Since 2005, the European Microfinance Prize has rewarded innovative projects in inclusive finance and impact. It has just been awarded to Fonkoze Foundation, a Haitian funding institution that works to provide access to health care for the most disadvantaged.
This award is jointly organized by the Ministry of Foreign and European Affairs, the European Microfinance Platform (e-MFP) and the Inclusive Finance Network Luxembourg (InFiNe.lu). This year, the jury received 43 entries from 32 different countries. Three finalists were selected, present in duplex during the award ceremony, which was held in a hybrid format, in the presence of Grand Duchess Maria Teresa.
The ambition is therefore to support the best projects by awarding a grant of 100,000 euros and to promote successful initiatives in inclusive microfinance to as many people as possible around the world. The theme for 2021 was “Inclusive financing and health care”. The two notions are interdependent and factors of inequality by nature.
Health insurance is rarely accessible to the informal economy which predominates in these areas, and savings, rare but organised, remain the most affordable means of financing for families in the event of health concerns. The three finalist microfinance providers (Fonkoze in Haiti, Crecer in Bolivia, and Dreamlopments in Thailand) each showed, in video, the reality of these inequalities and the impact of their actions on a daily basis, but also in the medium term.
The first financial risk is that of health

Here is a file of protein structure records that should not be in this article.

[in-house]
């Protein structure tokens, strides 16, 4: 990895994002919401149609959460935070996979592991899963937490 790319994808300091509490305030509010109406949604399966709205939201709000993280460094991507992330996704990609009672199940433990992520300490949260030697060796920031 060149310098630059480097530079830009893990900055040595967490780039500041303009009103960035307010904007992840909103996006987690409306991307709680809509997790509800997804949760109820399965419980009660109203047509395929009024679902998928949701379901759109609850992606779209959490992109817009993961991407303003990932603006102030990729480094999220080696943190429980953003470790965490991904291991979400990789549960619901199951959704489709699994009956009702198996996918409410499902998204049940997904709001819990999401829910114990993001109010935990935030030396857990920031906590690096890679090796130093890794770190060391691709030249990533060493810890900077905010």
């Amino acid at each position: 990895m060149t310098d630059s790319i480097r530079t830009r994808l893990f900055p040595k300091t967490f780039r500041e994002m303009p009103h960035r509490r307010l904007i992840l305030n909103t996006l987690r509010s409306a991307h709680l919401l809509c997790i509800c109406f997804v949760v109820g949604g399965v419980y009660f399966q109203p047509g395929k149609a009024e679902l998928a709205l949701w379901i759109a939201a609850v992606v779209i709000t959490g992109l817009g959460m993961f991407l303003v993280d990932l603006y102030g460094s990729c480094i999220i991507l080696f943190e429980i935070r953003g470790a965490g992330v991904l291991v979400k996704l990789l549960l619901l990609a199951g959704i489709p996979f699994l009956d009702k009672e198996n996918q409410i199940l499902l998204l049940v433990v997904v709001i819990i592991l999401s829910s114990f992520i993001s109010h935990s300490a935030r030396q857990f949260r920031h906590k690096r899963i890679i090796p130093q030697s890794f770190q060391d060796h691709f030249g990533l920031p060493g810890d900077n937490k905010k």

To be born a woman, in certain places of the globe, is to have to ask a man’s permission to be treated. It’s giving birth alone, regardless of the complications. It’s seeing your children die at a young age, for lack of basic medicines… Everyone recalled that health is a permanent right for everyone, but also that the first financial risk for families and micro-entrepreneurs is the risk of health. Thus, in the event of illness or accident, the costs related to care (hospitalization, journeys, medication, etc.) and loss of income can push already destitute families into total precariousness overnight.
We are proud, and that really encourages us to go further. But in this type of mission, we never arrive at our destination.
There are many areas where it is also materially, but also culturally, inconceivable to seek treatment. Microfinance institutions have a social role to play here. Fonkoze responds to these challenges in Haiti, with Boutik Santé, a training initiative for screening and health education. And provides additional support to those living in remote areas. Doctors and public health experts train nurses there who, in turn, train those targeted by Fonkoze, including community health entrepreneurs. The latter are designated to carry out, in their Health Boutik, basic health screenings, provide health education sessions and offer local health and hygiene products.
The resilience of project leaders
Carine Roenen, director of Fonkoze, was particularly moved to receive this award and recalled that “the Boutik Santé system has been ready since 2012, but it was only since 2014 that we were really able to start being effective. We had to persevere, review and adapt our strategy to new objectives, even more so since the Covid epidemic. We are proud, and that really encourages us to go further. But in this type of mission, we never arrive at our destination.
In video and live, Franz Fayot, Minister for Cooperation and Humanitarian Action, and also a member of the grand jury, clarified: “If traditional insurers are reluctant to extend health care coverage to people in the need, we need projects that promote innovative solutions to improve access to health services. Financially excluded people not only need better access to health care, but also the ability to pay for it!”
The 2021 winner and runners-up projects can be viewed here.